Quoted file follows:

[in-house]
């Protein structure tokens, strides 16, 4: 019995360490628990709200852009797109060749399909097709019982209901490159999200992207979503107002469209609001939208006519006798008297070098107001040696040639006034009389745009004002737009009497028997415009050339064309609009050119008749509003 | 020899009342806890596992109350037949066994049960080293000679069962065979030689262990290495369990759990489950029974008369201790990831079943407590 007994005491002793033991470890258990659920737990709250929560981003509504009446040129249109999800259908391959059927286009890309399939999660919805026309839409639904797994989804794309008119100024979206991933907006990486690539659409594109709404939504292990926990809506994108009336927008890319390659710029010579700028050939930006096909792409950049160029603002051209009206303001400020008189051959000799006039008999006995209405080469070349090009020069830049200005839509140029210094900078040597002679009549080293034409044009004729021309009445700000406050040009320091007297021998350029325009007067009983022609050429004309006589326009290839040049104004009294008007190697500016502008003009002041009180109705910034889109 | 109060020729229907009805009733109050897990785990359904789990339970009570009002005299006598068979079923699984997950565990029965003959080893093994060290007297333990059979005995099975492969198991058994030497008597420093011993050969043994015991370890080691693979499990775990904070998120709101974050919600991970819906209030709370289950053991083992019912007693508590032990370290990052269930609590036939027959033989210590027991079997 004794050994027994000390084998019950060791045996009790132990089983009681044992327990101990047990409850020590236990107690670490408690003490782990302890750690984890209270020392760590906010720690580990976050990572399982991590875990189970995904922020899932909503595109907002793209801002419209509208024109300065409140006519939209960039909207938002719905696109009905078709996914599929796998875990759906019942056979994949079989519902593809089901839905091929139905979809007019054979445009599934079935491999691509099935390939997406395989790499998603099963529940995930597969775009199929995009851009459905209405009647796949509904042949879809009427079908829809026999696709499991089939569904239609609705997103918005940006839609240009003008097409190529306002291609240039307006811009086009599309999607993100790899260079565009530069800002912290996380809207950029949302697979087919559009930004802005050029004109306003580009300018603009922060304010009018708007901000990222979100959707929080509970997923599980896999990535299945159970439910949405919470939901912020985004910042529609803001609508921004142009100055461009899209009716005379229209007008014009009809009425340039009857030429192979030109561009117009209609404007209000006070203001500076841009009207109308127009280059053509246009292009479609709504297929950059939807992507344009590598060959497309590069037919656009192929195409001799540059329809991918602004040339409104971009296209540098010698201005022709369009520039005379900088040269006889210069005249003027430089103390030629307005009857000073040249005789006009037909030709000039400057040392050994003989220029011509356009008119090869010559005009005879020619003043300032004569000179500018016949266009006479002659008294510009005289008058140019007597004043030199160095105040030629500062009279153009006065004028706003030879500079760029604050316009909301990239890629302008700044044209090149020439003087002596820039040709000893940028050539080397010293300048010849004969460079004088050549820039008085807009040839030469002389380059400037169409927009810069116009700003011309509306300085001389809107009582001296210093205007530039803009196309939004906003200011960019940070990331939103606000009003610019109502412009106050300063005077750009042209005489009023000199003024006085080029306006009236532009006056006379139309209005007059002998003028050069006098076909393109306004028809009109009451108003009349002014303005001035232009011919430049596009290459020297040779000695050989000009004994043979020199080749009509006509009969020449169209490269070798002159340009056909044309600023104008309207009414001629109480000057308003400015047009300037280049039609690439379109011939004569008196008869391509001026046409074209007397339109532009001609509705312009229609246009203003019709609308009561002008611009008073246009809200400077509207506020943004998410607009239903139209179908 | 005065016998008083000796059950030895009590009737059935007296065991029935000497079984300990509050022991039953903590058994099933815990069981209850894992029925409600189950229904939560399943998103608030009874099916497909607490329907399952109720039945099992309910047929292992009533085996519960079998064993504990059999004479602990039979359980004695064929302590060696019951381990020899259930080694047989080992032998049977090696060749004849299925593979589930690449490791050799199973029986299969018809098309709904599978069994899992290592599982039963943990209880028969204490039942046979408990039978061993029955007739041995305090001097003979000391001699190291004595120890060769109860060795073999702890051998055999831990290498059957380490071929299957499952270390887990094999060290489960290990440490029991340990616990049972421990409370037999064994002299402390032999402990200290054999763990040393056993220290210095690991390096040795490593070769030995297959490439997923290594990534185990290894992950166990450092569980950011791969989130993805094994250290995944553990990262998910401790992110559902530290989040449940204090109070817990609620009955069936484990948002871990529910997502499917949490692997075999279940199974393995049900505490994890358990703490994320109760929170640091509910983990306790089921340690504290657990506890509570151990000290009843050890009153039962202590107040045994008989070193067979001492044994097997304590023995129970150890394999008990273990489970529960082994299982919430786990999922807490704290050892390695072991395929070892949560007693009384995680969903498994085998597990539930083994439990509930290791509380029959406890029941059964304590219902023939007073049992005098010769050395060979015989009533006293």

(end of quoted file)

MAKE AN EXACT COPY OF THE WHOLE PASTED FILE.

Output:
[in-house]
């Protein structure tokens, strides 16, 4: 019995360490628990709200852009797109060749399909097709019982209901490159999200992207979503107002469209609001939208006519006798008297070098107001040696040639006034009389745009004002737009009497028997415009050339064309609009050119008749509003 | 020899009342806890596992109350037949066994049960080293000679069962065979030689262990290495369990759990489950029974008369201790990831079943407590 007994005491002793033991470890258990659920737990709250929560981003509504009446040129249109999800259908391959059927286009890309399939999660919805026309839409639904797994989804794309008119100024979206991933907006990486690539659409594109709404939504292990926990809506994108009336927008890319390659710029010579700028050939930006096909792409950049160029603002051209009206303001400020008189051959000799006039008999006995209405080469070349090009020069830049200005839509140029210094900078040597002679009549080293034409044009004729021309009445700000406050040009320091007297021998350029325009007067009983022609050429004309006589326009290839040049104004009294008007190697500016502008003009002041009180109705910034889109 | 109060020729229907009805009733109050897990785990359904789990339970009570009002005299006598068979079923699984997950565990029965003959080893093994060290007297333990059979005995099975492969198991058994030497008597420093011993050969043994015991370890080691693979499990775990904070998120709101974050919600991970819906209030709370289950053991083992019912007693508590032990370290990052269930609590036939027959033989210590027991079997 004794050994027994000390084998019950060791045996009790132990089983009681044992327990101990047990409850020590236990107690670490408690003490782990302890750690984890209270020392760590906010720690580990976050990572399982991590875990189970995904922020899932909503595109907002793209801002419209509208024109300065409140006519939209960039909207938002719905696109009905078709996914599929796998875990759906019942056979994949079989519902593809089901839905091929139905979809007019054979445009599934079935491999691509099935390939997406395989790499998603099963529940995930597969775009199929995009851009459905209405009647796949509904042949879809009427079908829809026999696709499991089939569904239609609705997103918005940006839609240009003008097409190529306002291609240039307006811009086009599309999607993100790899260079565009530069800002912290996380809207950029949302697979087919559009930004802005050029004109306003580009300018603009922060304010009018708007901000990222979100959707929080509970997923599980896999990535299945159970439910949405919470939901912020985004910042529609803001609508921004142009100055461009899209009716005379229209007008014009009809009425340039009857030429192979030109561009117009209609404007209000006070203001500076841009009207109308127009280059053509246009292009479609709504297929950059939807992507344009590598060959497309590069037919656009192929195409001799540059329809991918602004040339409104971009296209540098010698201005022709369009520039005379900088040269006889210069005249003027430089103390030629307005009857000073040249005789006009037909030709000039400057040392050994003989220029011509356009008119090869010559005009005879020619003043300032004569000179500018016949266009006479002659008294510009005289008058140019007597004043030199160095105040030629500062009279153009006065004028706003030879500079760029604050316009909301990239890629302008700044044209090149020439003087002596820039040709000893940028050539080397010293300048010849004969460079004088050549820039008085807009040839030469002389380059400037169409927009810069116009700003011309509306300085001389809107009582001296210093205007530039803009196309939004906003200011960019940070990331939103606000009003610019109502412009106050300063005077750009042209005489009023000199003024006085080029306006009236532009006056006379139309209005007059002998003028050069006098076909393109306004028809009109009451108003009349002014303005001035232009011919430049596009290459020297040779000695050989000009004994043979020199080749009509006509009969020449169209490269070798002159340009056909044309600023104008309207009414001629109480000057308003400015047009300037280049039609690439379109011939004569008196008869391509001026046409074209007397339109532009001609509705312009229609246009203003019709609308009561002008611009008073246009809200400077509207506020943004998410607009239903139209179908 | 005065016998008083000796059950030895009590009737059935007296065991029935000497079984300990509050022991039953903590058994099933815990069981209850894992029925409600189950229904939560399943998103608030009874099916497909607490329907399952109720039945099992309910047929292992009533085996519960079998064993504990059999004479602990039979359980004695064929302590060696019951381990020899259930080694047989080992032998049977090696060749004849299925593979589930690449490791050799199973029986299969018809098309709904599978069994899992290592599982039963943990209880028969204490039942046979408990039978061993029955007739041995305090001097003979000391001699190291004595120890060769109860060795073999702890051998055999831990290498059957380490071929299957499952270390887990094999060290489960290990440490029991340990616990049972421990409370037999064994002299402390032999402990200290054999763990040393056993220290210095690991390096040795490593070769030995297959490439997923290594990534185990290894992950166990450092569980950011791969989130993805094994250290995944553990990262998910401790992110559902530290989040449940204090109070817990609620009955069936484990948002871990529910997502499917949490692997075999279940199974393995049900505490994890358990703490994320109760929170640091509910983990306790089921340690504290657990506890509570151990000290009843050890009153039962202590107040045994008989070193067979001492044994097997304590023995129970150890394999008990273990489970529960082994299982919430786990999922807490704290050892390695072991395929070892949560007693009384995680969903498994085998597990539930083994439990509930290791509380029959406890029941059964304590219902023939007073049992005098010769050395060979015989009533006293």